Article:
Thursday, April 14, 2011

The Future is in Our Hands

Last night, President Obama discussed his plan to curb the growth of health care costs.

A few of his proposal points included: "Medicare and Medicaid Savings of $480 Billion by 2023 and At Least an Additional $1 Trillion over the Subsequent Decade, Providing Better Care at Lower Costs:

Building on the Affordable Care Act, the President is proposing additional reforms to Medicare and Medicaid designed to strengthen these critical programs by reducing waste, increasing accountability, promoting efficiency, and improving the quality of care, without shifting the cost of care to our seniors or people with disabilities.

The framework will save $340 billion over ten years and $480 billion by 2023 (including the proposals already included in the President’s Budget). Over the subsequent decade, the President’s proposal will save well over $1 trillion by further bending the cost curve, doubling the savings from the Affordable Care Act.

The President’s framework offers a stark contrast with the House Republican plan that would increase seniors’ health costs by $6,400 annually starting in 2022, raise health insurance premiums for middle-class Americans and small businesses, cut Federal Medicaid spending by one-third by the end of the decade, and increase the number of uninsured by 50 million.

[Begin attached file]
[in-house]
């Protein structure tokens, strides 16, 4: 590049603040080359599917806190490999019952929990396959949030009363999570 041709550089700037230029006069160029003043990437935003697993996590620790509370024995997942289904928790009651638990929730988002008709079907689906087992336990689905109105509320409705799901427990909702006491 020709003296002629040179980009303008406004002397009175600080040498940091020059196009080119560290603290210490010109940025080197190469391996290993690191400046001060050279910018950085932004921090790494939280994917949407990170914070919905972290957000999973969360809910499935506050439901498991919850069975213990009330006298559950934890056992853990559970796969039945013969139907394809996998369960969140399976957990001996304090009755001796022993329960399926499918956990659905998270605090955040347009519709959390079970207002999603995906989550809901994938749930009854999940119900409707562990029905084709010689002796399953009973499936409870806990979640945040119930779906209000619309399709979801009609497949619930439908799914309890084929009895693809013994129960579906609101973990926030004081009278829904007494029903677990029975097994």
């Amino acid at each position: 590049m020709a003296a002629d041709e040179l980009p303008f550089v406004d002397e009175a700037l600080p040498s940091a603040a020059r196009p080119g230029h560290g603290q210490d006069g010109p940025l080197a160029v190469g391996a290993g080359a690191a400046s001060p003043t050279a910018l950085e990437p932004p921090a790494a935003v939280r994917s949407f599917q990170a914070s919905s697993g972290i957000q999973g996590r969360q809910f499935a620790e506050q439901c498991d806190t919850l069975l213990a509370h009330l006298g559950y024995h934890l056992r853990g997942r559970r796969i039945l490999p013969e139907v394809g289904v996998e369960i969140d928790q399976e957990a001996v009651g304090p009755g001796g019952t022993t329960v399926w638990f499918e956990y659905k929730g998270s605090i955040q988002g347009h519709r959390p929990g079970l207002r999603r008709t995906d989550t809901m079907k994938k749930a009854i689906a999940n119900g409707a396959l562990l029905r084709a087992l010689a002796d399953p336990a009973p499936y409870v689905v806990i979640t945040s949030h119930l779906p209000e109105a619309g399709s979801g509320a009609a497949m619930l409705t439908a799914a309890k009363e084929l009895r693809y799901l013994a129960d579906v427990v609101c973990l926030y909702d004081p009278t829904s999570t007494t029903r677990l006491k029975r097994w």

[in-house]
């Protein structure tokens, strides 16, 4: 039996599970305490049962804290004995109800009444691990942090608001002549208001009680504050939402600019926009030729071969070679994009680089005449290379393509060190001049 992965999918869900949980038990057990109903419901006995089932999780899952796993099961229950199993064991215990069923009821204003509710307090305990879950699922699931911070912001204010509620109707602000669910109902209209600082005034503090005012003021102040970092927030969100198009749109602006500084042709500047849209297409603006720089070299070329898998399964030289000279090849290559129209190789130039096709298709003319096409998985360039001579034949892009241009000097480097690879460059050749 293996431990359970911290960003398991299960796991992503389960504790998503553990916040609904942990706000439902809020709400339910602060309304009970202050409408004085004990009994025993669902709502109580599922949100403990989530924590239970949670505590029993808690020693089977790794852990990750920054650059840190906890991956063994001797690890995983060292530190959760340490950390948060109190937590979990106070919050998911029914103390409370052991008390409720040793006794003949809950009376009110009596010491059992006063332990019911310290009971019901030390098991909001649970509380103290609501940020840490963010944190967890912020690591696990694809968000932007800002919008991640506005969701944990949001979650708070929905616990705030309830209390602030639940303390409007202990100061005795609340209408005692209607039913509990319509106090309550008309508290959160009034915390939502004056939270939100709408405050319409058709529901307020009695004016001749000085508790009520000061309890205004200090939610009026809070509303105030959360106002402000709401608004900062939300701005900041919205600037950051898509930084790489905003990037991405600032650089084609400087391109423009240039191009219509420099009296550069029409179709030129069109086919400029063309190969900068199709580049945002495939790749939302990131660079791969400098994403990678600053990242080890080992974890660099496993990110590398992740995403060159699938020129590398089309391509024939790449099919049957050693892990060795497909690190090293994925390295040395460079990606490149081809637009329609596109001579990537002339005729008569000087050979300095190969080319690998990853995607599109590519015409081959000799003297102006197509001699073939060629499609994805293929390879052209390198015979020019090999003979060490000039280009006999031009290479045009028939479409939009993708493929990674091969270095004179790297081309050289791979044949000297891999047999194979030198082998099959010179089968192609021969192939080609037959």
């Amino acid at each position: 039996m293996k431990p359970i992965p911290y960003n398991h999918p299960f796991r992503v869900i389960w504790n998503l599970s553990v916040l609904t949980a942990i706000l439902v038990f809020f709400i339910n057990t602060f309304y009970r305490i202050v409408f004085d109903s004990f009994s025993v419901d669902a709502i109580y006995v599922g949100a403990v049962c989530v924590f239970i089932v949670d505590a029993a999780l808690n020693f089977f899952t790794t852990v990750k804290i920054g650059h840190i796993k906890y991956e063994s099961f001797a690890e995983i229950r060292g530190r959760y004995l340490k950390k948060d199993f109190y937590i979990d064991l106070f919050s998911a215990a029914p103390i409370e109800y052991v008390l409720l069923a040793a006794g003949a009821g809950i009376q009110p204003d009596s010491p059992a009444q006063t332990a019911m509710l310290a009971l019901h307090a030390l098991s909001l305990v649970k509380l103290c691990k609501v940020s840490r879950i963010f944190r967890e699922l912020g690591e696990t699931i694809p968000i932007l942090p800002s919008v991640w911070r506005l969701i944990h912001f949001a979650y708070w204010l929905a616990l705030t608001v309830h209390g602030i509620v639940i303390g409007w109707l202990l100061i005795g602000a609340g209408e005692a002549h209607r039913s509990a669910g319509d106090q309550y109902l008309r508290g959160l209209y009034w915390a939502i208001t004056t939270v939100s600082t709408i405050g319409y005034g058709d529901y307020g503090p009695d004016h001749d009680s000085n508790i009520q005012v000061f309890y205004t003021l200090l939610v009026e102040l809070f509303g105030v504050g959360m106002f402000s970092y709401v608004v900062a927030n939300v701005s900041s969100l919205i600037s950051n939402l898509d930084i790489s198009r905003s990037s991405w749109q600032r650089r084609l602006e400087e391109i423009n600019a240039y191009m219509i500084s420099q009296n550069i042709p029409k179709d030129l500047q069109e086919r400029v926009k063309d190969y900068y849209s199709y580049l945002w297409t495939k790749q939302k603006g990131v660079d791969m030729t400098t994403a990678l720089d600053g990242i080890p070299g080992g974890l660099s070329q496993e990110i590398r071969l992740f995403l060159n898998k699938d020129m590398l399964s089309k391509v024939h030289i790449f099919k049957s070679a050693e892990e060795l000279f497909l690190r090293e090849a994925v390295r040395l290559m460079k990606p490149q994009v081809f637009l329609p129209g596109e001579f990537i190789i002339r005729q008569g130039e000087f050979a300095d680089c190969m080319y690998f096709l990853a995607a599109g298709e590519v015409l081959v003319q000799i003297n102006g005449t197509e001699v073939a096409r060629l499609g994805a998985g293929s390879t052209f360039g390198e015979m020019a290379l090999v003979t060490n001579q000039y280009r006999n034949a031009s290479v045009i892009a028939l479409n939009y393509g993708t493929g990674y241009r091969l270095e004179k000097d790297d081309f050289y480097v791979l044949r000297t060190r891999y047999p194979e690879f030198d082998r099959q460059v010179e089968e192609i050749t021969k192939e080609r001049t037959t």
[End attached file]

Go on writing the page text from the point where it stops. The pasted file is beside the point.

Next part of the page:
Yes, the Medicare and Medicaid plan calls for saving $480 billion by 2023 - just 12 years away - and another $1 trillion the following decade. If we just estimate that savings across roughly 5,000+ hospitals, it comes to $8M improvement per hospital over the next 12 years for a cumulative savings of $96M/hospital by 2023.

We can do it as a healthcare industry. It will not be easy, however, as we leverage the knowledge we have within and across health systems, we will continue to improve our quality and safety efforts, enhance our patient experiences and reduce costs. How are we mining for ideas formally and informally? Certainly, formal ways need to exist to measure, manage and advance efforts. How are you informally getting those ideas from people closest to our patients? I still enjoy the high students who shared their brainstorming sessions:' - I hate it when... - I wish I could... Then, they prioritize based on the goals of their project and the estimated resources needed. Sounds simple yet it is something we could do even better in healthcare - the mindset of continuously improving even with fewer resources as we have already seen these past 20 years.

So, should the future of healthcare concern us? Of course. Our industry is very challenging and I am very positive about the future because it is in our hands to make the necessary changes needed within the resources provided. So let's continue to work together and learn from each other so we identify even the little things that we could change that will make a big cumulative impact in years out. What's one change you and your organization could make starting next week that would add value to your patients and further the organization's mission?

No comments:

Post a Comment